Tags: roadtrip


(no subject)

We pulled off the road, a highway dating to 14 years before my birth, to switch drivers. A swap of the two front occupants put me behind the wheel, and I rested my foot on the clutch for a moment as I fastened myself in and finally pulled away. It would now be my responsibility to convey us, 2 women, a man and a dog, toward the city.

I noticed that he quickly nodded off beside me; Meanwhile, she and I chatted. We'd just met a few days prior. I knew little of her background, just as the converse was true. But we'd been sharing experiences since the beginning of the conference that had ended the previous day, and now finally had the opportunity to speak of things with less urgency.

I couldn't tell you how we got where we did. Something she asked led me where I went. Having gone there, and with the benefit of the preoccupation of three freeway lanes staring me in the face, I told her a 42 year story I knew well. It was a story I'd had ample time to reflect on and share, but this was perhaps the first time I'd gone through and told all of it together.

Unbeknownst to me, a woman 900 miles away stood in front of a lecture hall at the time, telling her story. She finished about the same time I pulled off in the town at the gateway to a subaqueous tube named for the 16th president, and as I fished out my phone to see what was happening in the world, I noticed the kudos starting. After we crossed the river and unloaded, I spent 30 minutes glued to my screen, listening and watching. The story I heard shared many details to a degree that was uncanny. I'd never met her, but I hope to, someday.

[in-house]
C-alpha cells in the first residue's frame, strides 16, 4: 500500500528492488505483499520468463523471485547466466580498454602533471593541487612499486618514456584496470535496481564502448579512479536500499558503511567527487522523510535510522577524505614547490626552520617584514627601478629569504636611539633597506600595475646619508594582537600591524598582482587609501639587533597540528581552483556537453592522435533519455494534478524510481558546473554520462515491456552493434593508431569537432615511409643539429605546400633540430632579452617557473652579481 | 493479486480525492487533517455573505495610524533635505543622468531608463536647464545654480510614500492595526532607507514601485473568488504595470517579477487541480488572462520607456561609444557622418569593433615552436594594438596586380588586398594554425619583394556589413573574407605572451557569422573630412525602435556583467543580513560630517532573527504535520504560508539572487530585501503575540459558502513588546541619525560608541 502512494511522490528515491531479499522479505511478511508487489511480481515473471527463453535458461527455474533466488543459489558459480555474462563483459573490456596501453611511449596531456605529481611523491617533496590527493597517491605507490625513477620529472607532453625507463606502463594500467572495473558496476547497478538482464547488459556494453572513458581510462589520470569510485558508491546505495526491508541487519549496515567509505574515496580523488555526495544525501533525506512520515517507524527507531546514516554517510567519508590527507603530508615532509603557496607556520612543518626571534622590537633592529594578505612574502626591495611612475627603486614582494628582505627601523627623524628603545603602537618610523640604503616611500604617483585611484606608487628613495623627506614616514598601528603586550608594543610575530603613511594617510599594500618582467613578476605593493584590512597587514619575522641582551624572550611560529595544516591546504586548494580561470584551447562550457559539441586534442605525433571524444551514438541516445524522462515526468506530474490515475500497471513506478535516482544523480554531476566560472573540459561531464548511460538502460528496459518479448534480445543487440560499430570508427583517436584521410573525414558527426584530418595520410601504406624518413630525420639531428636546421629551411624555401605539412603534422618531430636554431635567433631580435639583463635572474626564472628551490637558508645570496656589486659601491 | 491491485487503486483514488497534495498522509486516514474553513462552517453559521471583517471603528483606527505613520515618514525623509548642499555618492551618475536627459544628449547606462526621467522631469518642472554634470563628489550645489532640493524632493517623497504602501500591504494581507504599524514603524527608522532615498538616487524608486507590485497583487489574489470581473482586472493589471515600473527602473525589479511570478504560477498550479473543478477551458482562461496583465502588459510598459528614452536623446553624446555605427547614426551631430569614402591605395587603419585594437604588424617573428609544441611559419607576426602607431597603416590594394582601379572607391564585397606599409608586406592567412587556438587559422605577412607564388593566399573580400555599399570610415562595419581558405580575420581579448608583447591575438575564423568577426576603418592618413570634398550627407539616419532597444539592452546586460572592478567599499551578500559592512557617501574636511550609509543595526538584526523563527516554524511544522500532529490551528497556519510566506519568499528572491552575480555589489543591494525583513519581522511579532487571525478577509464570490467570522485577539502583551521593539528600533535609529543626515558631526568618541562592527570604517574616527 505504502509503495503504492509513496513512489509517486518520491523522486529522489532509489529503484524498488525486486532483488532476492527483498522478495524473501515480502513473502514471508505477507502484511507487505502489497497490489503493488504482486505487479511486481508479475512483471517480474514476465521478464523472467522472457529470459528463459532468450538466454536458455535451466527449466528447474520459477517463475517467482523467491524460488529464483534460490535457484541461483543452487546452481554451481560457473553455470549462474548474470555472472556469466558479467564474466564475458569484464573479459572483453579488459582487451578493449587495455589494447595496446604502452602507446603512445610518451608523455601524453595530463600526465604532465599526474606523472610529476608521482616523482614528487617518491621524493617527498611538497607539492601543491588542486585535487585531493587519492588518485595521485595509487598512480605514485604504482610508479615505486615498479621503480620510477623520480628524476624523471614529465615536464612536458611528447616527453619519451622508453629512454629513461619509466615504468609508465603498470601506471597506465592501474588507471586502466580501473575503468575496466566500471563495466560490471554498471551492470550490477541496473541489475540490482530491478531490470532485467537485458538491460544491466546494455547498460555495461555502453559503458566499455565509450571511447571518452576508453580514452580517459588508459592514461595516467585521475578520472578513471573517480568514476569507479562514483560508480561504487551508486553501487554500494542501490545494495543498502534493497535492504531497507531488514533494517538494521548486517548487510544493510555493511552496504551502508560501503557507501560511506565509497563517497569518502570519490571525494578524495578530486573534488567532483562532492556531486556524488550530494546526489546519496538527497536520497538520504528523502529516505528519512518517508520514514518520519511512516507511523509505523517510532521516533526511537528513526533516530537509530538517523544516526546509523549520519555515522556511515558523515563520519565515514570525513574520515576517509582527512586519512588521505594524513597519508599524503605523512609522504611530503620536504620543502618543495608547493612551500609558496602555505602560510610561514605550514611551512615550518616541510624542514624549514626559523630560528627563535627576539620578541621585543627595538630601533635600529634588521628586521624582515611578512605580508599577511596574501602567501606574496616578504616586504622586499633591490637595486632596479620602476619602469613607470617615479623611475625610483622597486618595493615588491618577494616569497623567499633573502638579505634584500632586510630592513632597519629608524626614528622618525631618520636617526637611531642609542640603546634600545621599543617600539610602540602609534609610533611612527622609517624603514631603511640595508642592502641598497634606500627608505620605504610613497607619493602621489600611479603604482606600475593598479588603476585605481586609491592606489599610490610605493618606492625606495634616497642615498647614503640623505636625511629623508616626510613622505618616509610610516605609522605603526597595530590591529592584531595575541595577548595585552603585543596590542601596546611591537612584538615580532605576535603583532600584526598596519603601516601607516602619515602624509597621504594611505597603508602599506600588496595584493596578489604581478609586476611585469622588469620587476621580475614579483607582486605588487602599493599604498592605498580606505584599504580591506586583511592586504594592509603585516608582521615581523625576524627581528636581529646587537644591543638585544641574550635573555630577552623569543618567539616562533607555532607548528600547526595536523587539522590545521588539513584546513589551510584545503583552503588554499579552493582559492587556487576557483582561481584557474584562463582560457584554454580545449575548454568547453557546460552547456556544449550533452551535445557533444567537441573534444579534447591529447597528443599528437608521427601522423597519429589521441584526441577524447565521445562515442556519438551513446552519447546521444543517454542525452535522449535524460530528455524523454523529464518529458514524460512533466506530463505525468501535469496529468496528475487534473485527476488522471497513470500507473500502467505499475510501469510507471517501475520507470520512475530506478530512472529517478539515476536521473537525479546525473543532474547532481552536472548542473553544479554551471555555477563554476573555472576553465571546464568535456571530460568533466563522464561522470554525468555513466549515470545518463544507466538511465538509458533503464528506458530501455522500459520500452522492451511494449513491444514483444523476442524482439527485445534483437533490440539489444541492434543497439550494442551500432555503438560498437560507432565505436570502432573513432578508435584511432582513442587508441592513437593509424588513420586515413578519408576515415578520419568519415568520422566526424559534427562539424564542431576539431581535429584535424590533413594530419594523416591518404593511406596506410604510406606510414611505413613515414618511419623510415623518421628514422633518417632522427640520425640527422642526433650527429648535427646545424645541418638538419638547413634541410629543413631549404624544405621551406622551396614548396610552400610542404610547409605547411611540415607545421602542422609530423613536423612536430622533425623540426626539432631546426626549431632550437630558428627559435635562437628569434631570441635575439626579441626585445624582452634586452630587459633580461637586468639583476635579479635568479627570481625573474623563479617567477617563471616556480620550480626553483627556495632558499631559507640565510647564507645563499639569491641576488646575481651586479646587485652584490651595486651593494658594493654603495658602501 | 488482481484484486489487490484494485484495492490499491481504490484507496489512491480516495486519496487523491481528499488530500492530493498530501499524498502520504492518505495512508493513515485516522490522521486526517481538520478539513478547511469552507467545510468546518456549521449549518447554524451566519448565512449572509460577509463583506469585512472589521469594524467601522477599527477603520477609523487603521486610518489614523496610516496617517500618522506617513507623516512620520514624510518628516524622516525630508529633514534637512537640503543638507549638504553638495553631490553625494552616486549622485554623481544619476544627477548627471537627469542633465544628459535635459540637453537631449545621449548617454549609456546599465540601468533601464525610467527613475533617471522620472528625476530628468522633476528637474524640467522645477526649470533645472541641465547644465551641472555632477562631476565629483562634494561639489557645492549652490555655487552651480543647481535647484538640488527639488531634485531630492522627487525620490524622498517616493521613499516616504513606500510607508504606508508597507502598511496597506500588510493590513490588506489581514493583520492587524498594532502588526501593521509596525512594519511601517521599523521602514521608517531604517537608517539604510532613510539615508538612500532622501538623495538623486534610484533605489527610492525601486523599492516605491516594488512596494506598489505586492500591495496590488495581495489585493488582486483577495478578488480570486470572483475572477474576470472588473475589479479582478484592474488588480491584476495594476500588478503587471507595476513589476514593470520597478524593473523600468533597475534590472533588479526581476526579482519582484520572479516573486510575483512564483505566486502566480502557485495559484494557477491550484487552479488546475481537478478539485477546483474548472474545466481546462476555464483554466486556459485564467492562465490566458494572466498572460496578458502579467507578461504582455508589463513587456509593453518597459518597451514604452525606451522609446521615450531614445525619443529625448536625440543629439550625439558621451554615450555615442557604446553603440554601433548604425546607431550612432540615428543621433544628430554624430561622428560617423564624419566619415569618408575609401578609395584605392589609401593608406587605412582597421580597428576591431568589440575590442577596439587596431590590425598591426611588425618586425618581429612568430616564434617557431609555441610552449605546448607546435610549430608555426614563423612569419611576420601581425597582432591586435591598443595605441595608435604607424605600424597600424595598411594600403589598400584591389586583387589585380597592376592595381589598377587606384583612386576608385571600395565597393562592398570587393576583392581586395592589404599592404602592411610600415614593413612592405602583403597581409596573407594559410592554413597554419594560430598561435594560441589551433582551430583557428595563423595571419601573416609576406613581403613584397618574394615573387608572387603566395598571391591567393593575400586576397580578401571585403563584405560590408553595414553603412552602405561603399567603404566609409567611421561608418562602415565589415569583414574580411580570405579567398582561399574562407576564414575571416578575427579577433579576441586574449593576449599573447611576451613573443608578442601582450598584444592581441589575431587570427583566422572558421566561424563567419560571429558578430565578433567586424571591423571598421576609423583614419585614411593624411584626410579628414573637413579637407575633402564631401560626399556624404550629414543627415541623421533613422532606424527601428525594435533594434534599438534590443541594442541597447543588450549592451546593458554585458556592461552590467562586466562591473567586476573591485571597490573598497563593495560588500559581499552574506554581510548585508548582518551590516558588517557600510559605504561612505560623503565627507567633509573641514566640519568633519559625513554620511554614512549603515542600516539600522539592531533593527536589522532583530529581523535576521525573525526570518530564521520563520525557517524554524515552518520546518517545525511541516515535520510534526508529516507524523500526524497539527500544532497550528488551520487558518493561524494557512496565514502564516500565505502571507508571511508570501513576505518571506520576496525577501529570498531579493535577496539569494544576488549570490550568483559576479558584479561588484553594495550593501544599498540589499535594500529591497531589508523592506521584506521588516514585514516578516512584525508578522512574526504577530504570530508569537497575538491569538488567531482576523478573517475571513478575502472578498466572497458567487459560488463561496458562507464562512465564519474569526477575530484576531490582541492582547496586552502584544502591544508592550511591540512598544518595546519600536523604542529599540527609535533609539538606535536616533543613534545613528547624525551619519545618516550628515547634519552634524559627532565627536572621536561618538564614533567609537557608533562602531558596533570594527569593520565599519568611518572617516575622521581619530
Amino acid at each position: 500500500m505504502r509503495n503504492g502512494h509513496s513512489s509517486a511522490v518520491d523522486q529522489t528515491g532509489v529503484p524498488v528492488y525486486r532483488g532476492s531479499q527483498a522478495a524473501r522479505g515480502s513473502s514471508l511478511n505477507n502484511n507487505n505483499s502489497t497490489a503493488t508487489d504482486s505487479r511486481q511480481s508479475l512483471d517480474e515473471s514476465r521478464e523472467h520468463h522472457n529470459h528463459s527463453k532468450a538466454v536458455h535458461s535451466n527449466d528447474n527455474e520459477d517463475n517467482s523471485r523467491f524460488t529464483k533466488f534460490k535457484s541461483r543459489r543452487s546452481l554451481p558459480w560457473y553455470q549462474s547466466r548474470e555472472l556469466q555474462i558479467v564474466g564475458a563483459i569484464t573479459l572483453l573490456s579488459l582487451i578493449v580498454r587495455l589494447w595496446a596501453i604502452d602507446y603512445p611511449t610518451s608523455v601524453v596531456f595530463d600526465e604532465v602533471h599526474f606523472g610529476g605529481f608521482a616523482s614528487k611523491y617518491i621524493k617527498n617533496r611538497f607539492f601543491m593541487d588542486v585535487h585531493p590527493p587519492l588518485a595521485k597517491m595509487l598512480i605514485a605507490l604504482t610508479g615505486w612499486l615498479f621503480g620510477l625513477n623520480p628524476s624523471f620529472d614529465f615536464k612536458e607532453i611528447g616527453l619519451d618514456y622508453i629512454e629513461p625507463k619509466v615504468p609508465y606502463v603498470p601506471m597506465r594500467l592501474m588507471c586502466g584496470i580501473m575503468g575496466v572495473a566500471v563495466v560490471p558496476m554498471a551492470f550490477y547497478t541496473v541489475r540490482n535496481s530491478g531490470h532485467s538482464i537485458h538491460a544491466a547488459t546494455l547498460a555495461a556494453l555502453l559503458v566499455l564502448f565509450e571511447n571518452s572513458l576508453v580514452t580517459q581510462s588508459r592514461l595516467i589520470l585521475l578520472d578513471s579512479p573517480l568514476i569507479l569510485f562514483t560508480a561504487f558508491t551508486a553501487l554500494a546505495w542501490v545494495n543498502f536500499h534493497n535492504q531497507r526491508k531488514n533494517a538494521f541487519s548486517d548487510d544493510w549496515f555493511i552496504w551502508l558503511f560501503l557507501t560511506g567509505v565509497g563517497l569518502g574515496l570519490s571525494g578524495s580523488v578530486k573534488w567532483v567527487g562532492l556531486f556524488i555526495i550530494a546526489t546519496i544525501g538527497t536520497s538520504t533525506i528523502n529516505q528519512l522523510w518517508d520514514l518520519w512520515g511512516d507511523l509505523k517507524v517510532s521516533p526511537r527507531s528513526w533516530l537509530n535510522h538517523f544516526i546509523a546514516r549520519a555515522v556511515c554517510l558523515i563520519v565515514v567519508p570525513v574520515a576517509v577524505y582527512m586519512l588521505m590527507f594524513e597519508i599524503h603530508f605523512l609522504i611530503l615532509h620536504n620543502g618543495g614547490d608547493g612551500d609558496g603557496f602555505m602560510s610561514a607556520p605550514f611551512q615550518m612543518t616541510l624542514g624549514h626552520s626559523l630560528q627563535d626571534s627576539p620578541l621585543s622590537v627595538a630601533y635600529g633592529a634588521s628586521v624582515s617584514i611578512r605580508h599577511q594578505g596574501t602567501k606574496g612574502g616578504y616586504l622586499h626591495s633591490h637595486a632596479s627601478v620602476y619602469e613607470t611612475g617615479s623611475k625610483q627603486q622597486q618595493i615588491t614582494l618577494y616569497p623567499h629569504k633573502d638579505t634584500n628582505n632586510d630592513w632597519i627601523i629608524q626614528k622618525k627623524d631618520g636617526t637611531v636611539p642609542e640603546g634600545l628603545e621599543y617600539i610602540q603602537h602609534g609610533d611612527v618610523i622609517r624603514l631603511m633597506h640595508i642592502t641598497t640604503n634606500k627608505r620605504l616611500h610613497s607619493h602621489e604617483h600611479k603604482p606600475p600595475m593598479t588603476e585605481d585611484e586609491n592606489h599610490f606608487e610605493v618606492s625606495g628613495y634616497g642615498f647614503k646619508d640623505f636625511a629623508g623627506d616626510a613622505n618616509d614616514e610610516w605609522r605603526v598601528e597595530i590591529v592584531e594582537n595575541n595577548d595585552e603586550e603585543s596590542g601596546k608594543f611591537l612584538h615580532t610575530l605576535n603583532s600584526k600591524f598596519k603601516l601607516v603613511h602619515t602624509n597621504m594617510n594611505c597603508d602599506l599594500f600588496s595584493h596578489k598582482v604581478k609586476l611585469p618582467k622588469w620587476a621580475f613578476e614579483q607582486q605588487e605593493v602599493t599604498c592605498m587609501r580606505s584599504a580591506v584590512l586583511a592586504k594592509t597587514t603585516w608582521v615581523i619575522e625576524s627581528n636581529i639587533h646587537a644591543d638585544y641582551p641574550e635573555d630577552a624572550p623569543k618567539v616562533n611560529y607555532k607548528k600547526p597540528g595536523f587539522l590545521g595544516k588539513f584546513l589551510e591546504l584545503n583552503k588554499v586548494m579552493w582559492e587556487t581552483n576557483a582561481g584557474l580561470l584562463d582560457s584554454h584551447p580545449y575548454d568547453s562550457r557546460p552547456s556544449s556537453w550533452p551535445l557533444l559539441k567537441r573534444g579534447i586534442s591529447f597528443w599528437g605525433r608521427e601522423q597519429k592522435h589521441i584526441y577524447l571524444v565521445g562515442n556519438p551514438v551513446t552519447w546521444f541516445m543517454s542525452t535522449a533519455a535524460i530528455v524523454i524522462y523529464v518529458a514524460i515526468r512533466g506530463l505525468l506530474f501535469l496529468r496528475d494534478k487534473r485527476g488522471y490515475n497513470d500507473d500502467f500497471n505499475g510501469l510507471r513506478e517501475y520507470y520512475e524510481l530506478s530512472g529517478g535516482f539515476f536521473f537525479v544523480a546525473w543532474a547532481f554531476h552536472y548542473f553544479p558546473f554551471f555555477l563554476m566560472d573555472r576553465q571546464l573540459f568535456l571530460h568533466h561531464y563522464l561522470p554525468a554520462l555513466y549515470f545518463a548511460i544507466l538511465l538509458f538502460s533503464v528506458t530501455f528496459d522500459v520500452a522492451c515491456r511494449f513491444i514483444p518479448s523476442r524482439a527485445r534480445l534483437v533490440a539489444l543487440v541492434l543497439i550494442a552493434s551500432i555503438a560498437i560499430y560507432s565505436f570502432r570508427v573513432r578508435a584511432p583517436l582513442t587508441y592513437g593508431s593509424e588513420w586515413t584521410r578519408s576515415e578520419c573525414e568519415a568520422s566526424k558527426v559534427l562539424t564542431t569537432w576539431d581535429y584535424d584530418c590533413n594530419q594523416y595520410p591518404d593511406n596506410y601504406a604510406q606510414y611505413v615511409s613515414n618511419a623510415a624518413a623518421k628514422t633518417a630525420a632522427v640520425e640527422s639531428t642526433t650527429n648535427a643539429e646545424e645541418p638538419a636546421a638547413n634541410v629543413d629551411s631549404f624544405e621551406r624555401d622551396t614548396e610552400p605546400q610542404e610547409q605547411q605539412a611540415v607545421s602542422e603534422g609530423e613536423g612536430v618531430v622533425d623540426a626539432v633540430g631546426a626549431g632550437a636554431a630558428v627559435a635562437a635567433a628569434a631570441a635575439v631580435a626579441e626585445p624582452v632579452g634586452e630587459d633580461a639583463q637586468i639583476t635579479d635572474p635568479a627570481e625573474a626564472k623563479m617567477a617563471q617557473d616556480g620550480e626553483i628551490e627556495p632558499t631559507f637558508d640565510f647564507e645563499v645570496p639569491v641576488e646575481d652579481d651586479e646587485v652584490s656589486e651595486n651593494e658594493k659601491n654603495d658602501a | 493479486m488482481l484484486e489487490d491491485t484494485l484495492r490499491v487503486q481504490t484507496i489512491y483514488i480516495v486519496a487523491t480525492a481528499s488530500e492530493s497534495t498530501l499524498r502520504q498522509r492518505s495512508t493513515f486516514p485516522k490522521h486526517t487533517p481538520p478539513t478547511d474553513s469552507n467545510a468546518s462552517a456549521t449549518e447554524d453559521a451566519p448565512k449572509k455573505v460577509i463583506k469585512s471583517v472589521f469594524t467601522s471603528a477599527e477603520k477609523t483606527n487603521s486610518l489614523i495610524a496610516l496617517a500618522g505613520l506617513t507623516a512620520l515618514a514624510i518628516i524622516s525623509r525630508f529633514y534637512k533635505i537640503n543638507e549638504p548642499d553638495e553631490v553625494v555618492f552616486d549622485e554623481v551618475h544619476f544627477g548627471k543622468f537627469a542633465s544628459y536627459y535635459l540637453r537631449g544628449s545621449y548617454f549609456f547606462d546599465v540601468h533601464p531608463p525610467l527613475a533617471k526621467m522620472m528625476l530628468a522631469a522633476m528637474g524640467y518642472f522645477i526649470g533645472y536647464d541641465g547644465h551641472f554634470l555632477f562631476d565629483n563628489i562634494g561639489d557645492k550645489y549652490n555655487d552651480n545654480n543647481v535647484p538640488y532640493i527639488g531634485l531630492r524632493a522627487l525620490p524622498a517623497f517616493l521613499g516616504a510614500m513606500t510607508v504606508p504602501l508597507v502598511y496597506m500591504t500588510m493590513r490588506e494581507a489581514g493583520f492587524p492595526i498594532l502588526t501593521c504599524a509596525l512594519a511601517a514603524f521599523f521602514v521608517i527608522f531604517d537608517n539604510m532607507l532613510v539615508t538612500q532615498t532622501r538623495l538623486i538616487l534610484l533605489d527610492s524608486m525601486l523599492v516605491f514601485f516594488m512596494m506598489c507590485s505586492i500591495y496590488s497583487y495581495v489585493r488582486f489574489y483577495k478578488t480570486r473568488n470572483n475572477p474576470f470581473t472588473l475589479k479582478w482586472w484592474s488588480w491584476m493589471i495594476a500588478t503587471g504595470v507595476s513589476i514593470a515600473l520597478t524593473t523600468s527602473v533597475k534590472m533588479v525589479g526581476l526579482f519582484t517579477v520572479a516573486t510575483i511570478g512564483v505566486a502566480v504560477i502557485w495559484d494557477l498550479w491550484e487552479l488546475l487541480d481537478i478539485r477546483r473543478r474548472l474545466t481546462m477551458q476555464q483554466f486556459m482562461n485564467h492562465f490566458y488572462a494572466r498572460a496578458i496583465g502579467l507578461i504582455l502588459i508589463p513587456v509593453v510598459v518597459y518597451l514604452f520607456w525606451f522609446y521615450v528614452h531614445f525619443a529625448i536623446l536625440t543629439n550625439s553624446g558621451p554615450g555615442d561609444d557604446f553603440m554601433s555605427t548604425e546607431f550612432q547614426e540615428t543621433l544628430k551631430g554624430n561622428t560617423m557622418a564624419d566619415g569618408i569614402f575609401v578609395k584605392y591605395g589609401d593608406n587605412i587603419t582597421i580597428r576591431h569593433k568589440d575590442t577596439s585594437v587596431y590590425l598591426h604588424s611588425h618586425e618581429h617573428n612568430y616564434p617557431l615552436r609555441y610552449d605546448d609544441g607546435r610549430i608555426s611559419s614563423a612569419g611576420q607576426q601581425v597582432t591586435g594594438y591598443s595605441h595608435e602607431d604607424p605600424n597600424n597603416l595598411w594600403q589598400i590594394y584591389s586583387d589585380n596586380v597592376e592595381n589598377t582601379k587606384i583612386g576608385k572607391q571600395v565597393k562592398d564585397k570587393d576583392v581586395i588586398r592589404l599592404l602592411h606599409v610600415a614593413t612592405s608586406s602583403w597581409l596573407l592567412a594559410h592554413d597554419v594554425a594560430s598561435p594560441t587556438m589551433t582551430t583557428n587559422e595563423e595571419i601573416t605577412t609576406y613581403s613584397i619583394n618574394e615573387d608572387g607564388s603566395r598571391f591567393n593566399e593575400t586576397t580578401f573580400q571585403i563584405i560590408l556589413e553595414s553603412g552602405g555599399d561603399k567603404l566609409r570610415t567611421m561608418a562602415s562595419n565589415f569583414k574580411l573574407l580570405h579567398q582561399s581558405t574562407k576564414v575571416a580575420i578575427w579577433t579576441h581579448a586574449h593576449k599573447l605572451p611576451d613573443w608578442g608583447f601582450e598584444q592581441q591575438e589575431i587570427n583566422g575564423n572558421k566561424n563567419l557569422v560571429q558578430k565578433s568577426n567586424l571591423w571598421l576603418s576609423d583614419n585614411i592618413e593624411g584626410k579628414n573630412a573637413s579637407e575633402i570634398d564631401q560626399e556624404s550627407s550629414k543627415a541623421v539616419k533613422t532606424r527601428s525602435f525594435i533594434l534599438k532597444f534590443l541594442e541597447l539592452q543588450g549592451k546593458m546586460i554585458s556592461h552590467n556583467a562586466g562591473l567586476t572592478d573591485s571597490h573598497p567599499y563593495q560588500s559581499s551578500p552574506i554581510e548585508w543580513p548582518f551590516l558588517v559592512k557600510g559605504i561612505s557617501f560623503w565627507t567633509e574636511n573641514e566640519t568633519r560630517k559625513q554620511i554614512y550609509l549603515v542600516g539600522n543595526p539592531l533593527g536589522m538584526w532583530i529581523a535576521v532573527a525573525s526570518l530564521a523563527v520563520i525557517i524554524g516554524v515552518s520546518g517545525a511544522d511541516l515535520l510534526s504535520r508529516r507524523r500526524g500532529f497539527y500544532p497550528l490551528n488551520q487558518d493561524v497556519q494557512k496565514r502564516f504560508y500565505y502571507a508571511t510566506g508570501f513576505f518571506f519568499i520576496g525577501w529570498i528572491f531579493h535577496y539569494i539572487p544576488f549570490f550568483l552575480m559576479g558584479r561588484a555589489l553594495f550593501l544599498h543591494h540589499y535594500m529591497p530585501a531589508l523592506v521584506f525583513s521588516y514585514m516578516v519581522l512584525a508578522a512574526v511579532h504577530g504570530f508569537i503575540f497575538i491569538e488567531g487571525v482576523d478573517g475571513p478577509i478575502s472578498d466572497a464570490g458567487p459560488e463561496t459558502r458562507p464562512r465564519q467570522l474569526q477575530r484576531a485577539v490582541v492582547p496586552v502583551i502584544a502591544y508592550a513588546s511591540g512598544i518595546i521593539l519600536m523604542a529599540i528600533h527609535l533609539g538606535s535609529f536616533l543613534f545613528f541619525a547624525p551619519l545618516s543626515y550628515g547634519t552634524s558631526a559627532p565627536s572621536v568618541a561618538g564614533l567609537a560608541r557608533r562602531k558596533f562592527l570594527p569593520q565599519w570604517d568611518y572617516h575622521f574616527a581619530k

I was not alone. I am not alone. I will never be alone. The thing is, there were times when I felt it, because I had no way to know any better. And I have no way to figure out who else is feeling it, but I desperately wish I could tell them that they are not alone, either.

(no subject)

Lunch was late, for both of us. I'd just spent the last 7 hours traversing our two states and the two that laid between to meet her. So we chatted some more in the car on the way into the city from her apartment at the edge of a town off to the east.

She was a few years my senior, and while the paths that had brought us together had a good bit of overlap, they were not the same. I planned to spend the few days I'd be spouseless with her, since my work didn't tie me down to home. Sensing that she was suffering from a lack of self-confidence, I hoped maybe the time we'd have might help with it.

So much of her story was familiar that it hurt a bit: there were memories, parts of my past, that I'd mercifully let sink beyond my grip now floating back to the surface. But that was not the point, and I tried not to dwell. Instead, I did my best to spend scattered moments of the next few days taking her around with me to what seemed as an outsider to be a selection of the most interesting sights, experiences, meals, in her part of the world. It meant pushing her out of her comfort zone a bit. But it also meant sushi and beaches, bike trails and cocktails, galleries and galas for female brewers.

And I got to see her world through her eyes: The bubbling creativity of her art and her work. The coffee shop, not unlike my own usual hangout, where she was greeted by name. And alas, a couple times, the casual abuse from strangers who passed us on the street.

This is friendship in the digital age. We'd not met physically until the 3 nights I spent on her inflatable mattress, and yet for neither of us was my departure an easy thing. The return journey shortly offered traffic jams that I'd grapple with til partway into the third state, but hours of Pennsylvania countryside with just music to keep me company offered ample time to unwind my own emotions while helplessly hoping she'd keep moving with the forward progress we made while I was there.